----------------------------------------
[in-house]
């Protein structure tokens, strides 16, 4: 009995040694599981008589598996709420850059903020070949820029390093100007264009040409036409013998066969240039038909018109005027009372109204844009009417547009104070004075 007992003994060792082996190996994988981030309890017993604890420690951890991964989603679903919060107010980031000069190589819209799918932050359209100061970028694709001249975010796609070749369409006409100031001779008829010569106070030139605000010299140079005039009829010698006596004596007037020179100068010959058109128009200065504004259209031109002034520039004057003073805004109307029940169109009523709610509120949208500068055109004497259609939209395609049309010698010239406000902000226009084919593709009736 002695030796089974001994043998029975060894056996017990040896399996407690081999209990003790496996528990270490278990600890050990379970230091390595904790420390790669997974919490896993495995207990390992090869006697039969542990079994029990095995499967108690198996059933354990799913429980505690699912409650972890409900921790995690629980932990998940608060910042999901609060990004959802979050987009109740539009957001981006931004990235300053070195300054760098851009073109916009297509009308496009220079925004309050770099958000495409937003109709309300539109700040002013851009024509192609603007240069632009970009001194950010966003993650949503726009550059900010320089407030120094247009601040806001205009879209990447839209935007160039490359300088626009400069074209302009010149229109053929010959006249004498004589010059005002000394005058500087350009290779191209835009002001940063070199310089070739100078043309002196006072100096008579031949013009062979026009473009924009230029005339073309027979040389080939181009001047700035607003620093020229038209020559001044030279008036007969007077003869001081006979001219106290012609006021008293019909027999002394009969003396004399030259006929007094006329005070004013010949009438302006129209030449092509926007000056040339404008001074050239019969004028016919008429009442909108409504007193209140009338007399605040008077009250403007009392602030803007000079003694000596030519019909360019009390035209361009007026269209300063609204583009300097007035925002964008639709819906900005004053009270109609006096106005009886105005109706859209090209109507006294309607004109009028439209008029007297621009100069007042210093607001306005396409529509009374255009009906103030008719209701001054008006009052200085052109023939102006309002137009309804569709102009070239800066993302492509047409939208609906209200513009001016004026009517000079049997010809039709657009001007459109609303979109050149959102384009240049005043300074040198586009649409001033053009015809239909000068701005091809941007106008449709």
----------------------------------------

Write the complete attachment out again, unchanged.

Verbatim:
[in-house]
């Protein structure tokens, strides 16, 4: 009995040694599981008589598996709420850059903020070949820029390093100007264009040409036409013998066969240039038909018109005027009372109204844009009417547009104070004075 007992003994060792082996190996994988981030309890017993604890420690951890991964989603679903919060107010980031000069190589819209799918932050359209100061970028694709001249975010796609070749369409006409100031001779008829010569106070030139605000010299140079005039009829010698006596004596007037020179100068010959058109128009200065504004259209031109002034520039004057003073805004109307029940169109009523709610509120949208500068055109004497259609939209395609049309010698010239406000902000226009084919593709009736 002695030796089974001994043998029975060894056996017990040896399996407690081999209990003790496996528990270490278990600890050990379970230091390595904790420390790669997974919490896993495995207990390992090869006697039969542990079994029990095995499967108690198996059933354990799913429980505690699912409650972890409900921790995690629980932990998940608060910042999901609060990004959802979050987009109740539009957001981006931004990235300053070195300054760098851009073109916009297509009308496009220079925004309050770099958000495409937003109709309300539109700040002013851009024509192609603007240069632009970009001194950010966003993650949503726009550059900010320089407030120094247009601040806001205009879209990447839209935007160039490359300088626009400069074209302009010149229109053929010959006249004498004589010059005002000394005058500087350009290779191209835009002001940063070199310089070739100078043309002196006072100096008579031949013009062979026009473009924009230029005339073309027979040389080939181009001047700035607003620093020229038209020559001044030279008036007969007077003869001081006979001219106290012609006021008293019909027999002394009969003396004399030259006929007094006329005070004013010949009438302006129209030449092509926007000056040339404008001074050239019969004028016919008429009442909108409504007193209140009338007399605040008077009250403007009392602030803007000079003694000596030519019909360019009390035209361009007026269209300063609204583009300097007035925002964008639709819906900005004053009270109609006096106005009886105005109706859209090209109507006294309607004109009028439209008029007297621009100069007042210093607001306005396409529509009374255009009906103030008719209701001054008006009052200085052109023939102006309002137009309804569709102009070239800066993302492509047409939208609906209200513009001016004026009517000079049997010809039709657009001007459109609303979109050149959102384009240049005043300074040198586009649409001033053009015809239909000068701005091809941007106008449709």